A plane crash that killed Missouri’s governor and altered the course of an election for the U.S. Senate happened 20 years ago Friday.
On the night of October 16th, 2000, Governor Mel Carnahan, his son Randy, and campaign advisor Chris Sifford, died when the twin-engine Cessna airplane piloted by Randy Carnahan went down in rainy and foggy conditions on a hillside about 35 miles south of St. Louis.
Sifford, who was from Puxico, Missouri, was a former reporter for KTTS News. He was 37 years old.
Carnahan, a Democrat, had been in a heated campaign against incumbent Republican John Ashcroft for the U.S. Senate.
Lieutenant Governor Roger Wilson served out the remainder of Carnahan’s term as governor, but Missouri election law would not allow Carnahan’s name to be removed from the November ballot.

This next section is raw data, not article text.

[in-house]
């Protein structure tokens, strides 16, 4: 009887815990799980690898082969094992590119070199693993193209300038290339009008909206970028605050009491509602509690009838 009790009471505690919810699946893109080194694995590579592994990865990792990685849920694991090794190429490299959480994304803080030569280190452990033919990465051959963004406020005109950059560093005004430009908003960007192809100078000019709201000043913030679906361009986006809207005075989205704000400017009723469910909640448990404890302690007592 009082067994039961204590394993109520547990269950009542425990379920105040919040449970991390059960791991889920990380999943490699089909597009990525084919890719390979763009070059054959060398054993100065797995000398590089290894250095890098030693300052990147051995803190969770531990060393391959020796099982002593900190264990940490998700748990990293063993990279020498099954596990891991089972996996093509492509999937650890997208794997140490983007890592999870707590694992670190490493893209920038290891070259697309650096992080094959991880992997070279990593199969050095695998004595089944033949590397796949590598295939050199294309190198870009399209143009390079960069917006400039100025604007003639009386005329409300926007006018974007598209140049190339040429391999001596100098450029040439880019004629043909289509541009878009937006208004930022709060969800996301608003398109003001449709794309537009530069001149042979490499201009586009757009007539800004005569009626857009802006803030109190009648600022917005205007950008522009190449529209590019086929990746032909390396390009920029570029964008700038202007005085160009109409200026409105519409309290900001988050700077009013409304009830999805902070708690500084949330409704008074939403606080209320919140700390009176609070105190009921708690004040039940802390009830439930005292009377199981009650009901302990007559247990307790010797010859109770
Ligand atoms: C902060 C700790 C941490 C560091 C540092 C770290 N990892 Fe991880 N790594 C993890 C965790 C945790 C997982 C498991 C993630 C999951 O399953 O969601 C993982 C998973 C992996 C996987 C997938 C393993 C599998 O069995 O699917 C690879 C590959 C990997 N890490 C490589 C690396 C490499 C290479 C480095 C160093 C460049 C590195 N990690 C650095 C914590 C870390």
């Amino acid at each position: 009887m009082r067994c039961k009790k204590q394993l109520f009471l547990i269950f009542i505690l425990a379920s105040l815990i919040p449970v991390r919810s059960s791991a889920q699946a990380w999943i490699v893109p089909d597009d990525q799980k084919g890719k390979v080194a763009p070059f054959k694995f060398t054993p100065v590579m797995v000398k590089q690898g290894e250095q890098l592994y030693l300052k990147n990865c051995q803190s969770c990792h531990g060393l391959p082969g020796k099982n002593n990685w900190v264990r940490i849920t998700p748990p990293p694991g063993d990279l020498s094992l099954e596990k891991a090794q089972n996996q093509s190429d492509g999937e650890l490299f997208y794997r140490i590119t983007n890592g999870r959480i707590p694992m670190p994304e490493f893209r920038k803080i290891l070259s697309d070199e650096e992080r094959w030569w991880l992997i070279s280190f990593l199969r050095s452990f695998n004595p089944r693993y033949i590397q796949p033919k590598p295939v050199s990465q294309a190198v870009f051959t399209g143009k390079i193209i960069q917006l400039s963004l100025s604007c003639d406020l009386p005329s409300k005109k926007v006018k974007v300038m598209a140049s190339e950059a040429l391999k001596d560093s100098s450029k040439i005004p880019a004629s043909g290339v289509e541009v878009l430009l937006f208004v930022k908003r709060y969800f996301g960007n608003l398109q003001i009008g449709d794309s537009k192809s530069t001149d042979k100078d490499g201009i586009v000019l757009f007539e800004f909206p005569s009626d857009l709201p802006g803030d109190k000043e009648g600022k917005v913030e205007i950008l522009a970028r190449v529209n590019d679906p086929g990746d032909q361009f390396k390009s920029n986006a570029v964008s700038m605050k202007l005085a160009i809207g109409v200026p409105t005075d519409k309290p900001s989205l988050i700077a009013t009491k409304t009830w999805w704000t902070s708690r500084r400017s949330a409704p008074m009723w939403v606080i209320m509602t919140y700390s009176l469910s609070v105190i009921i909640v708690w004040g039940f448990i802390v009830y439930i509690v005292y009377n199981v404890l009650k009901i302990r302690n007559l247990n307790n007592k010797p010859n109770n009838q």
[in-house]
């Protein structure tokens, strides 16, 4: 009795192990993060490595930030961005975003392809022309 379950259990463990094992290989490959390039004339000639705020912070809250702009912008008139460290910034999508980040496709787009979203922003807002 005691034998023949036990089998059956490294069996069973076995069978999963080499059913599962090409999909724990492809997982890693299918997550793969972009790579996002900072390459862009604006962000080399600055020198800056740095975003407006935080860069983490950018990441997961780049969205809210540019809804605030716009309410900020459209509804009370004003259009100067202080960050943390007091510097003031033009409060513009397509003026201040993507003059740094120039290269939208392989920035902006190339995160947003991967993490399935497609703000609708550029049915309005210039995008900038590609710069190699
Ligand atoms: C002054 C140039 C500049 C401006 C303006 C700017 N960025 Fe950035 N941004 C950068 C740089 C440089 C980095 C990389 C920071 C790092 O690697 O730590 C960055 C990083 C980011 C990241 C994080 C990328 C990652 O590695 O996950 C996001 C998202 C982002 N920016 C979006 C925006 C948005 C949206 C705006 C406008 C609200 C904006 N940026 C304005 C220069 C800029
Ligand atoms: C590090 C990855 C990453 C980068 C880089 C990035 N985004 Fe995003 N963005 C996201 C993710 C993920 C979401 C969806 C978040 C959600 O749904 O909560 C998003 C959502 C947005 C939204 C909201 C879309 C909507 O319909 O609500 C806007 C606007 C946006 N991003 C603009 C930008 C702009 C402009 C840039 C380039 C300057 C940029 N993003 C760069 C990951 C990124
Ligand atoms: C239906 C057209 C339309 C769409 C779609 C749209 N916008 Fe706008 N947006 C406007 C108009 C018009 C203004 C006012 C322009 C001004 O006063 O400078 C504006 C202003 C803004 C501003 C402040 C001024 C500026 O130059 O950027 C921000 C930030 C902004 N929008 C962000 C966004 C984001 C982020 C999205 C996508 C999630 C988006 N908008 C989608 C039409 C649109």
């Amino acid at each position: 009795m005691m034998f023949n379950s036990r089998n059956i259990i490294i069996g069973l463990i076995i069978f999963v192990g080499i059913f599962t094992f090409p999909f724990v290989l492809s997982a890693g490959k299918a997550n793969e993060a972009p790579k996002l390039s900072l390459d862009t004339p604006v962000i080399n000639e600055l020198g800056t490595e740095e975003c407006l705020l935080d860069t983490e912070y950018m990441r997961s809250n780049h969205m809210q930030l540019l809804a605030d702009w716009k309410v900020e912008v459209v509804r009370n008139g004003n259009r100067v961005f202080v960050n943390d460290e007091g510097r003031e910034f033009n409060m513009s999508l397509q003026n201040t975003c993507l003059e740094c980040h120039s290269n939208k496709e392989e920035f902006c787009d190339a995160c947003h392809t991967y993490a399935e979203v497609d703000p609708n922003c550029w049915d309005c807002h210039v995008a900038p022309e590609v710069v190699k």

The campaign chose the governor’s widow, Jean Carnahan, to unofficially become the new candidate.
Mel Carnahan won, with 50.5% of the popular vote. Ashcroft garnered 48.4% of the votes.
It’s the first time in American history a candidate had been elected to the U.S. Senate posthumously.
Jean Carnahan served for two years until a special election was held.
A month after the 2000 election, Ashcroft was chosen for the position of U.S. attorney general by President-elect George W. Bush, and was a key supporter of passage of the USA Patriot Act following the September 11th terror attacks on our nation.